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Old 10-17-2008, 07:59 PM   #1
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One ton purchase unwise?

We recently bought a 2005 Classic 30 and towed it home from Ohio with our 1/2T extended cab 4x4 Sierra.

Power didn't seem too much of a problem, (its pretty flat around here!) but I did notice some sway and at times felt that we just didn't have enough truck for the job.

In addition to ordering a Hensley hitch - which I haven't installed yet - I decided that we would be wise to move to a larger truck, particularly as we like to travel the SW USA in winter.

Based on what I had seen on this forum, I had pretty much decided on
a 2500HD diesel - maybe an 07 or an 08.

Now however, our local GMC dealer has a bunch of 3500 diesel's - supposedly all GM exec. driven models, with very low mileage, tow packages, crew cabs, short box, brake controllers, leather interior etc.

I think I could get a good deal on one of these.

I am a bit concerned however about comments I have read here about one ton trucks having a much stiffer suspension to the point that they can damage the trailer - loosening rivets etc.

Is this enough of a concern that I should give these one ton trucks a miss? Does a modern one ton truck really ride much rougher than a 3/4 ton? Maybe I'd better take a few test rides!

This is about the only factor causing me to have doubts about opting for the one ton if the price is right. I don't really have a feel for whether this is a serious issue or just opinion that it "might" cause a problem.

I know that a 3/4 ton would be plenty of truck for my trailer, but what the dealer happens to have is 1 ton models, five of them!

Anyone's real life experience towing with a 3500 much appreciated

Thanks ......... Brian, Burlington Ont.
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Old 10-17-2008, 08:22 PM   #2
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I have a one ton dually. The one tons have helpers full leaf springs in the back to carry the heavy loads. Take a look under the truck at the spring setup and you will see what I mean. When you are trailering you never get into the helper springs ever contacting their mounts at the end so you really do not get the stiff suspension until you put a real heavy load into the back of the truck. The ride (as evaluated from the driver's seat when running down the same rough city road at moderate speed) was smoother with the one ton than it was running down the same road 1/2 hour earlier on a test run with a HD 2500. You might also run the tire pressures down a bit in the back of the one ton (keeping within the recommended loading range for the tires) to lower the stiffness a bit. Rough roads are rough on trailers even with a soft sprung car for a tv. I did have substancial damage to my 77 after 6,000 miles of some rough Canadian highways towing with the dually. The stiff suspension will likely just damage the area closes to the hitch as that is where it moves the trailer around. I would stay away from any stiff 1000 pound bars or stiff WD bars for the Hensely or the really stiff bars that come with the Equalizer type hitches. I think they impart too much torque on the trailer and you really do not need the weight redistribution for the truck as it was designed to be able to handle a big load in the box without any WD stuff.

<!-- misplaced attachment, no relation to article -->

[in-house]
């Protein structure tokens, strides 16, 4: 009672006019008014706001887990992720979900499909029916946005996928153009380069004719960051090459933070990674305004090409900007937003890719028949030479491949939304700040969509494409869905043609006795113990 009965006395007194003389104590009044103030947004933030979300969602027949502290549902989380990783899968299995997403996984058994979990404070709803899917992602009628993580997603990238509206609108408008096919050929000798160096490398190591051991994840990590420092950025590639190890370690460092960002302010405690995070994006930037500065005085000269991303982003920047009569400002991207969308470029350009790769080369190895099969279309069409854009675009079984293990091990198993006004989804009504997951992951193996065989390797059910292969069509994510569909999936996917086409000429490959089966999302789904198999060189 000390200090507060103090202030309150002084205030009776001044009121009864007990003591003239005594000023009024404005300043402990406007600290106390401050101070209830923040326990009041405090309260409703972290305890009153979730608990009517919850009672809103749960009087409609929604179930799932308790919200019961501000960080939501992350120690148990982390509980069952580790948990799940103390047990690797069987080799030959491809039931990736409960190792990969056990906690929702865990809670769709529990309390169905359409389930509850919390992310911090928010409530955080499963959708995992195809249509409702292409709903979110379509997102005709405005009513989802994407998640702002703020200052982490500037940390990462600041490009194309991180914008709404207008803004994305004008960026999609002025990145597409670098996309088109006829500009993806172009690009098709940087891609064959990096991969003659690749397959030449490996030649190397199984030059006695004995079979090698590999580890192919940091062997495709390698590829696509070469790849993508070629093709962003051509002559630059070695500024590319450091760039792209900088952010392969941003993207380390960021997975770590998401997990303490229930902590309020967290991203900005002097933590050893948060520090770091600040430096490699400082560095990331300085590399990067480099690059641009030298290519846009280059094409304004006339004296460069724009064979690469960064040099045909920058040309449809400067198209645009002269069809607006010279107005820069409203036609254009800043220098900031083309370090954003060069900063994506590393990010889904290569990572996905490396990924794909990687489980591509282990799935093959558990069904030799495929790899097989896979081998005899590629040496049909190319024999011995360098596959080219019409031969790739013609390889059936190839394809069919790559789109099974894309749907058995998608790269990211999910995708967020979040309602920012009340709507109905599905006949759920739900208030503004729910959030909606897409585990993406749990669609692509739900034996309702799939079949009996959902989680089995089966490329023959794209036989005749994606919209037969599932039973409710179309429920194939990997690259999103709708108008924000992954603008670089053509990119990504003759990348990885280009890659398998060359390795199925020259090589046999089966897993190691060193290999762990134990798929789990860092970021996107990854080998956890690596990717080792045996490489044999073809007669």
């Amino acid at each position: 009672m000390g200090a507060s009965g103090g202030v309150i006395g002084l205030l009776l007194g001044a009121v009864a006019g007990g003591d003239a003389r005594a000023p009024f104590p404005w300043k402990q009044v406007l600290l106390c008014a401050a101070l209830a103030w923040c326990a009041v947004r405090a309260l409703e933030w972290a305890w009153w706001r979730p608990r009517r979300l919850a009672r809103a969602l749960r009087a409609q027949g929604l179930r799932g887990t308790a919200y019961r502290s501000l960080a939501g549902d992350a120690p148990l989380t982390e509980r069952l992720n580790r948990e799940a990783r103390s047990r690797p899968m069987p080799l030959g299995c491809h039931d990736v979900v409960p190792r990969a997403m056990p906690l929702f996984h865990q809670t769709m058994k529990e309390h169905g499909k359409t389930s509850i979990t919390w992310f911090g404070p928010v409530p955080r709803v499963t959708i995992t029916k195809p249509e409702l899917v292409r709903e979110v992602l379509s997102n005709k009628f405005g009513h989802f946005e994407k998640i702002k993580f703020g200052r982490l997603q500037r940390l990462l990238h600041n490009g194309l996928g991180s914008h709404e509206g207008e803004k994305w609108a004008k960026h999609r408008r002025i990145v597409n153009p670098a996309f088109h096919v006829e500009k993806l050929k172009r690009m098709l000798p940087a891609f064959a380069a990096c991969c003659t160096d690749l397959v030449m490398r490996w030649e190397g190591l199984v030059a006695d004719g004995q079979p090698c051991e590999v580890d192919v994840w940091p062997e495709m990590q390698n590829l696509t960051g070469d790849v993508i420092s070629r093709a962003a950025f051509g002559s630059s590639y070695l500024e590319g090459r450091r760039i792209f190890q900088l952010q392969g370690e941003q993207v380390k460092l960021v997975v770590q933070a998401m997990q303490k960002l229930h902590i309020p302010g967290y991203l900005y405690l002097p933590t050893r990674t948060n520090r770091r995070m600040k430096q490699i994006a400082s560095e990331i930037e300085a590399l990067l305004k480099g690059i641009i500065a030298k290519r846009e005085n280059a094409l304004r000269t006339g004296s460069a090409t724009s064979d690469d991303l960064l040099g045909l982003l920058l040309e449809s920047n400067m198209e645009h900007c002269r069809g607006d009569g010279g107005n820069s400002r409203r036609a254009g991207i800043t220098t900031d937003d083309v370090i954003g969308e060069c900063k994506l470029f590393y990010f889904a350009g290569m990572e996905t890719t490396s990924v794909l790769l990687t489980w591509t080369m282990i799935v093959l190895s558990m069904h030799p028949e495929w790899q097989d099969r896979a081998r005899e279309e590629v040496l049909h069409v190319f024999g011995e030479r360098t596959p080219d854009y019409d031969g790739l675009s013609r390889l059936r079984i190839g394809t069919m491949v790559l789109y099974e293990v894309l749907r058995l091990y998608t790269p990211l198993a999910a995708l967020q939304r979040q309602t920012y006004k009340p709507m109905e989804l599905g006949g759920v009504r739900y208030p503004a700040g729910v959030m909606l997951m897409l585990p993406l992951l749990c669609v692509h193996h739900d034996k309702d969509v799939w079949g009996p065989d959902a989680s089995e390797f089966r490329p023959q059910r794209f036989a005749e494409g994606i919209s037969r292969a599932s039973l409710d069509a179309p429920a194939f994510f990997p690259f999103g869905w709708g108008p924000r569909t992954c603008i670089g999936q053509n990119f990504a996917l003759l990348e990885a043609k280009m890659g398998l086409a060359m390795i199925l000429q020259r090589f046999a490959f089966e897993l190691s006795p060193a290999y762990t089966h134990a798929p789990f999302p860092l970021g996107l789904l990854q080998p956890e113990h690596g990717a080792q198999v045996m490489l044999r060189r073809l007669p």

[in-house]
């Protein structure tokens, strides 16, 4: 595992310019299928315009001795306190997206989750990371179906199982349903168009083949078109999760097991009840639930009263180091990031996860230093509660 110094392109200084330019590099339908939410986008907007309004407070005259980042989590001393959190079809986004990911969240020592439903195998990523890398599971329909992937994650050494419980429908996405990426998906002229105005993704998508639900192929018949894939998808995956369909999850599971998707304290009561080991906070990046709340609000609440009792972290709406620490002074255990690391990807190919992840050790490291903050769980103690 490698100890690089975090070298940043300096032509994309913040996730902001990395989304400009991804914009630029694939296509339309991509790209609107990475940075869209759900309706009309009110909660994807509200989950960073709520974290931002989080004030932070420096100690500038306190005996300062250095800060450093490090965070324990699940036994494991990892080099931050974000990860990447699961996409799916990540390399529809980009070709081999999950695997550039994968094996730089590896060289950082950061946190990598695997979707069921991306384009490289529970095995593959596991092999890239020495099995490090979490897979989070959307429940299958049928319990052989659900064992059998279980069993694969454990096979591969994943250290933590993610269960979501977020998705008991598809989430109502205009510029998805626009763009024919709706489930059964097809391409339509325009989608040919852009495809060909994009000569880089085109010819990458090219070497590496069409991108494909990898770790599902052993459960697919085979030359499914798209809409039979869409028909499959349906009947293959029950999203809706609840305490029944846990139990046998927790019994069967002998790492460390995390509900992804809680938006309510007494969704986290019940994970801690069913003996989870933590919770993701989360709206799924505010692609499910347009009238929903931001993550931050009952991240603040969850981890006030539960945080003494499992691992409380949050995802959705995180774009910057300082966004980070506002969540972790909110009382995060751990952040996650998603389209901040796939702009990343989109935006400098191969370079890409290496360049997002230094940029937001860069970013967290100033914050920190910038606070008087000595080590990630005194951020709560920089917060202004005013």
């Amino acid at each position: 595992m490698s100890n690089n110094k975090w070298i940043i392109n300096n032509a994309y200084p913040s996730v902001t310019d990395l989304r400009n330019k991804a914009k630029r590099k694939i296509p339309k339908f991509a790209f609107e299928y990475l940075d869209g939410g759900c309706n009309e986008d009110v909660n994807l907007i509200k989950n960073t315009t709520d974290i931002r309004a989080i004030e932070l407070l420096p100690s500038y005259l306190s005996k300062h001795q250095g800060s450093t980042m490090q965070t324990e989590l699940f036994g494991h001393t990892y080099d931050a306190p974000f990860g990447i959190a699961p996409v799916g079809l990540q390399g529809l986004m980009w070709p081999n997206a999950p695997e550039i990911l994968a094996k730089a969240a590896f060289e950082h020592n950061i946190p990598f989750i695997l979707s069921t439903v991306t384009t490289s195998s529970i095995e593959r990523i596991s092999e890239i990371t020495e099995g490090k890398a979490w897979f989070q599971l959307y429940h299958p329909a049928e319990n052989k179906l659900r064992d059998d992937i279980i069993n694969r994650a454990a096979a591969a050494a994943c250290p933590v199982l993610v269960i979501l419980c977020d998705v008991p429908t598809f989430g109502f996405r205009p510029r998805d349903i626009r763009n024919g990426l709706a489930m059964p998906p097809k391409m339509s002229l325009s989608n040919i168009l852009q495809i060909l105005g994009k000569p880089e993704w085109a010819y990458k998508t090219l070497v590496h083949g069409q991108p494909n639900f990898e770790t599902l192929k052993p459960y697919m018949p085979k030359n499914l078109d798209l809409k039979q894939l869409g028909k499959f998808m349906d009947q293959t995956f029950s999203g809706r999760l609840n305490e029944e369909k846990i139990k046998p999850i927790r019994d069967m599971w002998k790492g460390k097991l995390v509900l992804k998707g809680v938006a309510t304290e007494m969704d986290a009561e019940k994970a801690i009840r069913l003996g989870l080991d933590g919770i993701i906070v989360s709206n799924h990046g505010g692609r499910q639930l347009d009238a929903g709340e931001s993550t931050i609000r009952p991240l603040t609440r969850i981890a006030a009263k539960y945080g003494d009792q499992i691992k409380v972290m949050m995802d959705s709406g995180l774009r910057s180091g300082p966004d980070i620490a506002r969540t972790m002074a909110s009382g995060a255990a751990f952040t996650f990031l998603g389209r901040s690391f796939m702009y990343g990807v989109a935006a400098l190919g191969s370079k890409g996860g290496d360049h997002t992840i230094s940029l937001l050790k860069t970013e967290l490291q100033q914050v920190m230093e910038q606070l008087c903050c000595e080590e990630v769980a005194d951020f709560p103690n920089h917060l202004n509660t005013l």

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Old 10-17-2008, 09:54 PM   #3
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Unless it's a slide out, I would shy away from a 1 tonner....heck, even without a slide the 1 tonner is just too harsh of a ride. Look for a 3/4 diesel and I think you'll be pretty satisfied.
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Old 10-17-2008, 10:13 PM   #4
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Yeah, why would you want a one ton.... way to much truck for the trailer.... did you have sway control on it when you towed it?? try your new hitch before getting a new truck!!!
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Old 10-18-2008, 12:12 AM   #5
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3/4 ton with overload springs

Thats pretty much what a 1 ton is. I have a dodge 3500 that tows my bambi ( I like the power) rides the same as my brothers 2500 same year same cummins diesel engine. Only differnece are the overload/ helper springs that only come into play when very heavy load compresses the main spring pack till it hits the overloads. 1 ton will have better re-sale and all have cab lights that increase visibility . I have a single axle as the duels tend to hit stuff cause they are so wide. Buy what you like, dont' let anyone tell you a 1 ton pickup is too much truck. You should air your tires accordingly to what your towing regardless of the vehicle.
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Old 10-18-2008, 01:51 AM   #6
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Towing on paved roads is not a big issue. What has not been mentioned yet is when towing on less than good pavement with a 3/4 or 1 ton, especially washboard, the tv besides transferring more shock and vibration to the trailer trasfers even more to the passengers. While the truck jackhammers down the road, with passengers teeth chattering, the wheels also tend to bounce from bump to bump resulting in loss of contact with the road and less steering control. Unless you take the "damn the torpedos, full speed ahead" approach you will be towing very, very slowly.
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Old 10-18-2008, 07:05 AM   #7
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Quote:
Originally Posted by dwightdi View Post
I have a one ton dually. The one tons have helpers full leaf springs in the back to carry the heavy loads. Take a look under the truck at the spring setup and you will see what I mean. When you are trailering you never get into the helper springs ever contacting their mounts at the end so you really do not get the stiff suspension until you put a real heavy load into the back of the truck. The ride (as evaluated from the driver's seat when running down the same rough city road at moderate speed) was smoother with the one ton than it was running down the same road 1/2 hour earlier on a test run with a HD 2500. You might also run the tire pressures down a bit in the back of the one ton (keeping within the recommended loading range for the tires) to lower the stiffness a bit. Rough roads are rough on trailers even with a soft sprung car for a tv. I did have substancial damage to my 77 after 6,000 miles of some rough Canadian highways towing with the dually. The stiff suspension will likely just damage the area closes to the hitch as that is where it moves the trailer around. I would stay away from any stiff 1000 pound bars or stiff WD bars for the Hensely or the really stiff bars that come with the Equalizer type hitches. I think they impart too much torque on the trailer and you really do not need the weight redistribution for the truck as it was designed to be able to handle a big load in the box without any WD stuff.